In previous work, we found that naïve peritoneal B-1 cells stimulated differentiation of CD4+ T cells to Th17 cells in an allogeneic co-culture situation (Hastings et al., 2006; Zhong et al., 2007b, 2009; Ghosn et al., 2008; Tumang et al., 2011). In direct contrast, co-culture of CD4+ T cells with naïve splenic B-2 cells did not yield Th17 cells but instead produced regulatory T (Treg) cells (Zhong et al., 2007a). This work was carried out under Treg promoting cytokine conditions. In the present study, we compared induction of Th17 cell differentiation produced by B-1 and B-2 cells in the presence of optimal cytokine conditions, and we determined the role that uniquely expressed B-1 cell surface antigens might play in this process.

Materials and Methods

Mice

BALB/c, C57BL/6, CD44– / –, B7.1– / –, and B7.2– / – double deficient mice (B7.1/2– / –; all knockout mice are on a C57BL/6 background) were obtained from The Jackson Laboratory. All mice were cared for and handled in accordance with NIH and institutional guidelines.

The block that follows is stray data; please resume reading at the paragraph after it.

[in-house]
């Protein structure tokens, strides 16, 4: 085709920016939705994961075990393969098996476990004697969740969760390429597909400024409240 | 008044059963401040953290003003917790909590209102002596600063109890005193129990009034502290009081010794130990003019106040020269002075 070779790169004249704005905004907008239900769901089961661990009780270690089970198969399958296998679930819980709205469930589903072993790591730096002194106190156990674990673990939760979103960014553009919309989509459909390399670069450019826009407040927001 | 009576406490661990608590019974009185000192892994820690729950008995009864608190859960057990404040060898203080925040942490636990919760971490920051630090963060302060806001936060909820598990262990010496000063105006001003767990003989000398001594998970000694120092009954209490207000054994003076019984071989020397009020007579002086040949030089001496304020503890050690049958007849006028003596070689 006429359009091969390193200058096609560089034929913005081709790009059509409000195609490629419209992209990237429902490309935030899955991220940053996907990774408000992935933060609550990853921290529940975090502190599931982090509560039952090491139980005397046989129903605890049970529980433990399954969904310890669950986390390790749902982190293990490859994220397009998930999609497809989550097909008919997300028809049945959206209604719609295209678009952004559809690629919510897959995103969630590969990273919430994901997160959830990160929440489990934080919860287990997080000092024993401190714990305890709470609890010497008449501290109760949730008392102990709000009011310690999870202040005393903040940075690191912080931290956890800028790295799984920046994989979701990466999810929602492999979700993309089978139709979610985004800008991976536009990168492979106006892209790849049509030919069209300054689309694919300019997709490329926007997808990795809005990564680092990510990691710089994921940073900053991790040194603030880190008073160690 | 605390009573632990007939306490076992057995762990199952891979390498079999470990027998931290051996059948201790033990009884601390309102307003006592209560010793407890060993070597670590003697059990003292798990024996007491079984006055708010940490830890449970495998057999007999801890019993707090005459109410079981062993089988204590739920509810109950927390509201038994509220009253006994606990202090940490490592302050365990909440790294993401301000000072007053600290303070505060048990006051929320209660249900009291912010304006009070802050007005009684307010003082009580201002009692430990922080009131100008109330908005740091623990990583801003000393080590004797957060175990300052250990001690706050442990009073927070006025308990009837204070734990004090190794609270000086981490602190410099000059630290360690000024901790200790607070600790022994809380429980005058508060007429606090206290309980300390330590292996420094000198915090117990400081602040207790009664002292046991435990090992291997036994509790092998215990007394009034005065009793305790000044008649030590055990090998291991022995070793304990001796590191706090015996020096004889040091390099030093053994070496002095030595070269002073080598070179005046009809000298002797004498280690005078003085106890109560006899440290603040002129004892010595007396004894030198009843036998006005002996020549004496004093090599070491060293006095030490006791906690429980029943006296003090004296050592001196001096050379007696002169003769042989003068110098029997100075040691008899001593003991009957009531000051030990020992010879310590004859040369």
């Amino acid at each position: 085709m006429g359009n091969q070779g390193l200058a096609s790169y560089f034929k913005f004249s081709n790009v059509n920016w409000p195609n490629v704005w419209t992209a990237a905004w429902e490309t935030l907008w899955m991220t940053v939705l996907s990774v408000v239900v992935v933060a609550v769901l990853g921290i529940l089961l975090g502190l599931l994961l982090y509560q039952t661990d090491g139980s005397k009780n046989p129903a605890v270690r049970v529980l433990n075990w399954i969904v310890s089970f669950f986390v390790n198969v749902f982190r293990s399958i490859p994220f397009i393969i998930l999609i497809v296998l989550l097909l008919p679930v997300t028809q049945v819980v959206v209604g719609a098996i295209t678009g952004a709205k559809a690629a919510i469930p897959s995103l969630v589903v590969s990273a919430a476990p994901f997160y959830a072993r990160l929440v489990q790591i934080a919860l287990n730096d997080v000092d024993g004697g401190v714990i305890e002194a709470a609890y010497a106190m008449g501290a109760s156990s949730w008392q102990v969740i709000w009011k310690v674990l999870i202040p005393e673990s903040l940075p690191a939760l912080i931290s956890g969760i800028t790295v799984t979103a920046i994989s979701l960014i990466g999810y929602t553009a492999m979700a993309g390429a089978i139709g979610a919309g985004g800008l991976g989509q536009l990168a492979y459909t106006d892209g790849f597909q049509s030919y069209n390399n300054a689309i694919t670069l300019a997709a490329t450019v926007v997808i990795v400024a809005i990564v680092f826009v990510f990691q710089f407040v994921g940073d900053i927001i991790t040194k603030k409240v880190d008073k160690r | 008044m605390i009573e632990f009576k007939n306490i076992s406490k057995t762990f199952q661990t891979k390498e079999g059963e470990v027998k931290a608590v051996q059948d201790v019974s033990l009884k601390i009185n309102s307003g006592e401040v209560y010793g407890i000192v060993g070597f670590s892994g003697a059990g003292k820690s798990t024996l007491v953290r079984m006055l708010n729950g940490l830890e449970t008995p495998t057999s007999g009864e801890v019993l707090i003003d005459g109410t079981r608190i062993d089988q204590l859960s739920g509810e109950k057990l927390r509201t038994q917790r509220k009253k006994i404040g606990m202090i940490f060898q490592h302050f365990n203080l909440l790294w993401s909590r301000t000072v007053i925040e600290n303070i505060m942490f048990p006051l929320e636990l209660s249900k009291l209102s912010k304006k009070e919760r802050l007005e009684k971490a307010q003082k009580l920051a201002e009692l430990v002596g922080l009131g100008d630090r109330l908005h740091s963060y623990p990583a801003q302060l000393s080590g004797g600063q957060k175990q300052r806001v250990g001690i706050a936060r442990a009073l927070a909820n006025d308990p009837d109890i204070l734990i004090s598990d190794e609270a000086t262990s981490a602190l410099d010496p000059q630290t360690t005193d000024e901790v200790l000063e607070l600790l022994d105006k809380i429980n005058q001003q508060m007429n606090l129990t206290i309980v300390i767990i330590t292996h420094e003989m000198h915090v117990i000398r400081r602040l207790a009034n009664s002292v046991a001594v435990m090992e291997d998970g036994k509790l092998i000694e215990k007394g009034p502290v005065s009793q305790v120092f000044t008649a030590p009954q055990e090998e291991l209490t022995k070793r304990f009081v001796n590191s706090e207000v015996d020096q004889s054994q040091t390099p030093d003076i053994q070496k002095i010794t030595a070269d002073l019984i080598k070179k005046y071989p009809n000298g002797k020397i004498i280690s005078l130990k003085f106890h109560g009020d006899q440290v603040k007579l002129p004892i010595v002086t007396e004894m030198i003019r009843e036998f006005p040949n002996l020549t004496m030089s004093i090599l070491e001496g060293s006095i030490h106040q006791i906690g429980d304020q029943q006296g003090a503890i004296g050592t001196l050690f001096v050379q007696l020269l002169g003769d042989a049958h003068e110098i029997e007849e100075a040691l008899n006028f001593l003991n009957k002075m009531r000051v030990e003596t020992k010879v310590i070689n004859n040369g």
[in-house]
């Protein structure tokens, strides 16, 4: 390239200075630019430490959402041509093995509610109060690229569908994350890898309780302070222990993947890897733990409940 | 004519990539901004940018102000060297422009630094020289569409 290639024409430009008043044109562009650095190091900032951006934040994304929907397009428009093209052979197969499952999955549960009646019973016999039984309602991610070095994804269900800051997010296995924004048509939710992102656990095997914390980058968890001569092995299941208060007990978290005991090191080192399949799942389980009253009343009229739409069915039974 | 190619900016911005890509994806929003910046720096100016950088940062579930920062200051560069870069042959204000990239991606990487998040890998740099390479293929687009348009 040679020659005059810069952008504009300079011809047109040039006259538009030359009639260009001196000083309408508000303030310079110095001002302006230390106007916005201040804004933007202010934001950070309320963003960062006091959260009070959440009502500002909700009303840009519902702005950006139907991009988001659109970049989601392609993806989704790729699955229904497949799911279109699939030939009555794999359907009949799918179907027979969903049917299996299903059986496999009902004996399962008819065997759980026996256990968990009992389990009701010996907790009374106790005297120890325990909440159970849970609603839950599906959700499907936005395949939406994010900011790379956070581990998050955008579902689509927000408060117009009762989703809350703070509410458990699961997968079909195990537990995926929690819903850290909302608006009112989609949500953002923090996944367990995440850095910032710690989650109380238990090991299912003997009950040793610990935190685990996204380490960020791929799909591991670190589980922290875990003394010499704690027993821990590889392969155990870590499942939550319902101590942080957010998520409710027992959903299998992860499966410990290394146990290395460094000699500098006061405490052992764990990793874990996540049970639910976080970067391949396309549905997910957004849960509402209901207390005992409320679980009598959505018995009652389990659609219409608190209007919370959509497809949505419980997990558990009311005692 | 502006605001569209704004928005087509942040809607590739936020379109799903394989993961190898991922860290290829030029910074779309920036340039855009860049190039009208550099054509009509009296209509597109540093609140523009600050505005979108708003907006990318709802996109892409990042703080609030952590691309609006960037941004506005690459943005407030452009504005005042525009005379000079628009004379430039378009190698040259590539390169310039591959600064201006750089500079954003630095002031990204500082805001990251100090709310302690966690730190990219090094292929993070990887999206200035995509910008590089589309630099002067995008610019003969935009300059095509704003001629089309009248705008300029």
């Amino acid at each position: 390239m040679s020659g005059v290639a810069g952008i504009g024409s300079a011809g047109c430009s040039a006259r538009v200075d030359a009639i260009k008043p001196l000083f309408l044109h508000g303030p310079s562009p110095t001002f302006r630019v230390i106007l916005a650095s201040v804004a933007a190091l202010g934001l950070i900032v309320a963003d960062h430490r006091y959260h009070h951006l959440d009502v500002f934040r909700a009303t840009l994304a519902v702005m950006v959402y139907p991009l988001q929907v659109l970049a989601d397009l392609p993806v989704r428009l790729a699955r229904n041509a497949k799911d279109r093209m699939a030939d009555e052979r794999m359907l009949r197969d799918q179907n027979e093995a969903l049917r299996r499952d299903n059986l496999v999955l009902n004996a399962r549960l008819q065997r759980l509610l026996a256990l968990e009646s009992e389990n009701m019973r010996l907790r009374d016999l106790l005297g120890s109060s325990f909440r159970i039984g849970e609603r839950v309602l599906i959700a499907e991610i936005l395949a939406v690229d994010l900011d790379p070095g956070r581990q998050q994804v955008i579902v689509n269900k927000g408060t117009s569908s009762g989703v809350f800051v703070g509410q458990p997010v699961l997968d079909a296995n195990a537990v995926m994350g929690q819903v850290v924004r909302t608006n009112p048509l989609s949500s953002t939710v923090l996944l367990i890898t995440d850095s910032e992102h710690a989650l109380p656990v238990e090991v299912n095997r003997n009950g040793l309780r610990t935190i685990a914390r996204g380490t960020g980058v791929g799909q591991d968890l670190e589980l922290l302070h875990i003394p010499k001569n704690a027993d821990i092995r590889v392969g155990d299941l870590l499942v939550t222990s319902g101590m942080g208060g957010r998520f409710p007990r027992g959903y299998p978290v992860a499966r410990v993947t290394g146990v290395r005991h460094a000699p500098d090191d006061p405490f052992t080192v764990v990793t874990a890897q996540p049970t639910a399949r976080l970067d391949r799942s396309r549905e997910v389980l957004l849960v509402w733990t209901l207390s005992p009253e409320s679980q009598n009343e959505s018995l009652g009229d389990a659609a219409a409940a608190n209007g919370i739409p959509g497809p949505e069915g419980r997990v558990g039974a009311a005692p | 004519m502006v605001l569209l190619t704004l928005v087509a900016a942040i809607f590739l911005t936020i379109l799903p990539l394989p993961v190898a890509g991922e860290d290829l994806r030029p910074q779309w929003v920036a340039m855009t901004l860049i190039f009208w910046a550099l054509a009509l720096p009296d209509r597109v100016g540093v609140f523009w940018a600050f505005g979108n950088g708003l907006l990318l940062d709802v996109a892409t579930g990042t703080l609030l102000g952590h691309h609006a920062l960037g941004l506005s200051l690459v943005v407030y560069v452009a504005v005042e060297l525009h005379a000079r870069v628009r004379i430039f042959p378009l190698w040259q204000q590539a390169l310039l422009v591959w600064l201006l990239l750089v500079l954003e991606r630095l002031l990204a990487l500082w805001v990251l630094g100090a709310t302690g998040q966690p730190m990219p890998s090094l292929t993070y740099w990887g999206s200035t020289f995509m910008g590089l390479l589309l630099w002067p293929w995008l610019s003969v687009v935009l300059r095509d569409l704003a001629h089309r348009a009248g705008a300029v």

Antibodies and Reagents

Fluorescently labeled antibodies (anti-CD4-FITC, anti-GL7-FITC, anti-CD21-FITC, anti-B220-FITC, anti-CD23-PE, anti-Mac1-PE, anti-CD80-PE, anti-CD86-PE, anti-CD44-PE, anti-Fas-PE, and anti-CD5-PE-Cy5) were obtained from BD Bioscience. Anti-OPN, anti-CD44, anti-CD80, anti-CD86, anti-IFNγ, anti-IL-4 antibodies and cytokines IL-2, IL-6, IL-21, IL-23, IL-27 were obtained from R&D systems. Anti-IL-17a-APC was obtained from eBioscience. LPS and PMA were obtained from Sigma-Aldrich. Ionomycin was obtained from Calbiochem. Brefeldin A was obtained from Enzo.

Cell Preparation